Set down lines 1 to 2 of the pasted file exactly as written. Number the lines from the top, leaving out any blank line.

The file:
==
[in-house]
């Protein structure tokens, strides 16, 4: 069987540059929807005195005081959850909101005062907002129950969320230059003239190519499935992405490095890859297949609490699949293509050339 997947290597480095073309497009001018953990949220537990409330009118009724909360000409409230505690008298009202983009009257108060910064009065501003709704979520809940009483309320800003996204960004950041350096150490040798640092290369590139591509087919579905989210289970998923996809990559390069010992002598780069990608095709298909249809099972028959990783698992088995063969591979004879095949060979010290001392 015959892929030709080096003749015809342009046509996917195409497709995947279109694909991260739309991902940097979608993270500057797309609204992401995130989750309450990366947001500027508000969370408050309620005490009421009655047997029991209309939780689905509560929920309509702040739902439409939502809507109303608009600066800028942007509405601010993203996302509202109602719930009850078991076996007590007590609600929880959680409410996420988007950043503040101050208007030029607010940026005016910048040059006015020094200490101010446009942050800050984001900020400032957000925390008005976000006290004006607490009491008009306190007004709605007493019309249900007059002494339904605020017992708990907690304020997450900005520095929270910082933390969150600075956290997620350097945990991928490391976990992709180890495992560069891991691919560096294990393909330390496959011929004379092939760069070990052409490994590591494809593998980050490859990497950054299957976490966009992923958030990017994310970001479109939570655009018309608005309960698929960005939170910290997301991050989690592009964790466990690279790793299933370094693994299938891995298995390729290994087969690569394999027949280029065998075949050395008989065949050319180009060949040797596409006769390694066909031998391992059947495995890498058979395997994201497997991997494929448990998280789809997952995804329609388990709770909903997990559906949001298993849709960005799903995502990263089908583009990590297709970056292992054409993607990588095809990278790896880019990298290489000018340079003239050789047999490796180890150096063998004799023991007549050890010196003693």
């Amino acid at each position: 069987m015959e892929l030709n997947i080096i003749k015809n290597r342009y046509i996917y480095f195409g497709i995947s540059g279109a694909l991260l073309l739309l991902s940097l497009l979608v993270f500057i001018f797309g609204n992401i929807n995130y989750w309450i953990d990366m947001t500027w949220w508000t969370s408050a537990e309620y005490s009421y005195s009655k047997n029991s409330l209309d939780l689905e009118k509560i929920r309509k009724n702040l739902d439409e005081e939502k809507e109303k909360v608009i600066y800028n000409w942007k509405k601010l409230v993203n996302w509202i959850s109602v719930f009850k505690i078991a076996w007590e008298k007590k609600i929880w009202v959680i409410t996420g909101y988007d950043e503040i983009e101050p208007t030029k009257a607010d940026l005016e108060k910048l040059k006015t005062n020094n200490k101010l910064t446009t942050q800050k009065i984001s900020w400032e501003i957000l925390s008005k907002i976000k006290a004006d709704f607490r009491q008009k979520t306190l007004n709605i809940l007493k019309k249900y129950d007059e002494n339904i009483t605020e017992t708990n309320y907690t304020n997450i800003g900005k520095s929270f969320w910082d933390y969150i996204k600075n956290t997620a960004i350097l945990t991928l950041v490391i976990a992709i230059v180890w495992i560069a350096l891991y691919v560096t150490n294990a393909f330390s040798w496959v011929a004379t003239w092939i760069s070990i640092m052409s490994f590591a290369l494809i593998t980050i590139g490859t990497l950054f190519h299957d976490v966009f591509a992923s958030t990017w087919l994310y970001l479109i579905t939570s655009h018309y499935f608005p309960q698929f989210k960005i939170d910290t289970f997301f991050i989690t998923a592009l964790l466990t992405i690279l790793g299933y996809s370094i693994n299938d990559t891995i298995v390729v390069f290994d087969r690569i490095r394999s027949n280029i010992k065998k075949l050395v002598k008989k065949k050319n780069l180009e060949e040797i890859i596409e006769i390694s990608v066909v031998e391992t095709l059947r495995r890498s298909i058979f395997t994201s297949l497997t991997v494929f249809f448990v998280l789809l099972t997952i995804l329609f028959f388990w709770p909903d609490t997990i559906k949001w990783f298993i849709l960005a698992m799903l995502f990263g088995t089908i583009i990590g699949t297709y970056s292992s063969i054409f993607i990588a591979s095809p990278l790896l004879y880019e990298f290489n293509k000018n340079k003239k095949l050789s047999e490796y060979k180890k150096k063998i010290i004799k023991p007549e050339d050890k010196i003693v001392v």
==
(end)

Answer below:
[in-house]
């Protein structure tokens, strides 16, 4: 069987540059929807005195005081959850909101005062907002129950969320230059003239190519499935992405490095890859297949609490699949293509050339 997947290597480095073309497009001018953990949220537990409330009118009724909360000409409230505690008298009202983009009257108060910064009065501003709704979520809940009483309320800003996204960004950041350096150490040798640092290369590139591509087919579905989210289970998923996809990559390069010992002598780069990608095709298909249809099972028959990783698992088995063969591979004879095949060979010290001392 015959892929030709080096003749015809342009046509996917195409497709995947279109694909991260739309991902940097979608993270500057797309609204992401995130989750309450990366947001500027508000969370408050309620005490009421009655047997029991209309939780689905509560929920309509702040739902439409939502809507109303608009600066800028942007509405601010993203996302509202109602719930009850078991076996007590007590609600929880959680409410996420988007950043503040101050208007030029607010940026005016910048040059006015020094200490101010446009942050800050984001900020400032957000925390008005976000006290004006607490009491008009306190007004709605007493019309249900007059002494339904605020017992708990907690304020997450900005520095929270910082933390969150600075956290997620350097945990991928490391976990992709180890495992560069891991691919560096294990393909330390496959011929004379092939760069070990052409490994590591494809593998980050490859990497950054299957976490966009992923958030990017994310970001479109939570655009018309608005309960698929960005939170910290997301991050989690592009964790466990690279790793299933370094693994299938891995298995390729290994087969690569394999027949280029065998075949050395008989065949050319180009060949040797596409006769390694066909031998391992059947495995890498058979395997994201497997991997494929448990998280789809997952995804329609388990709770909903997990559906949001298993849709960005799903995502990263089908583009990590297709970056292992054409993607990588095809990278790896880019990298290489000018340079003239050789047999490796180890150096063998004799023991007549050890010196003693």